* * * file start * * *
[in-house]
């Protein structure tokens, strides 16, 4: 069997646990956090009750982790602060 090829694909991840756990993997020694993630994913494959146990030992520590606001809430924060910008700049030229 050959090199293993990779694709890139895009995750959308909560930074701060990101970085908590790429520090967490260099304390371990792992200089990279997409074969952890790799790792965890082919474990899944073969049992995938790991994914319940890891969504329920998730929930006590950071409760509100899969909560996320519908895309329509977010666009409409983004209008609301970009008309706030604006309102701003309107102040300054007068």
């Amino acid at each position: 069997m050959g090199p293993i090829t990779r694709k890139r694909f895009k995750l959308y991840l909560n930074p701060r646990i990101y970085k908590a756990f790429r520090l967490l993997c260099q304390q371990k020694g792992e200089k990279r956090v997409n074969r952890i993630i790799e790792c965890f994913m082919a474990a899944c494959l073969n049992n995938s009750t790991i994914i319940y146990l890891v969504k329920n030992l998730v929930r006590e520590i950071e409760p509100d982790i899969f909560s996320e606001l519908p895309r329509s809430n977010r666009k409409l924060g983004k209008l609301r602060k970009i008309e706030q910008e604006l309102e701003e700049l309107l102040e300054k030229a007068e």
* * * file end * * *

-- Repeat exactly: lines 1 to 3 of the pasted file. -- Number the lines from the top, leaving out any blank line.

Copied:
[in-house]
């Protein structure tokens, strides 16, 4: 069997646990956090009750982790602060 090829694909991840756990993997020694993630994913494959146990030992520590606001809430924060910008700049030229 050959090199293993990779694709890139895009995750959308909560930074701060990101970085908590790429520090967490260099304390371990792992200089990279997409074969952890790799790792965890082919474990899944073969049992995938790991994914319940890891969504329920998730929930006590950071409760509100899969909560996320519908895309329509977010666009409409983004209008609301970009008309706030604006309102701003309107102040300054007068």
């Amino acid at each position: 069997m050959g090199p293993i090829t990779r694709k890139r694909f895009k995750l959308y991840l909560n930074p701060r646990i990101y970085k908590a756990f790429r520090l967490l993997c260099q304390q371990k020694g792992e200089k990279r956090v997409n074969r952890i993630i790799e790792c965890f994913m082919a474990a899944c494959l073969n049992n995938s009750t790991i994914i319940y146990l890891v969504k329920n030992l998730v929930r006590e520590i950071e409760p509100d982790i899969f909560s996320e606001l519908p895309r329509s809430n977010r666009k409409l924060g983004k209008l609301r602060k970009i008309e706030q910008e604006l309102e701003e700049l309107l102040e300054k030229a007068e």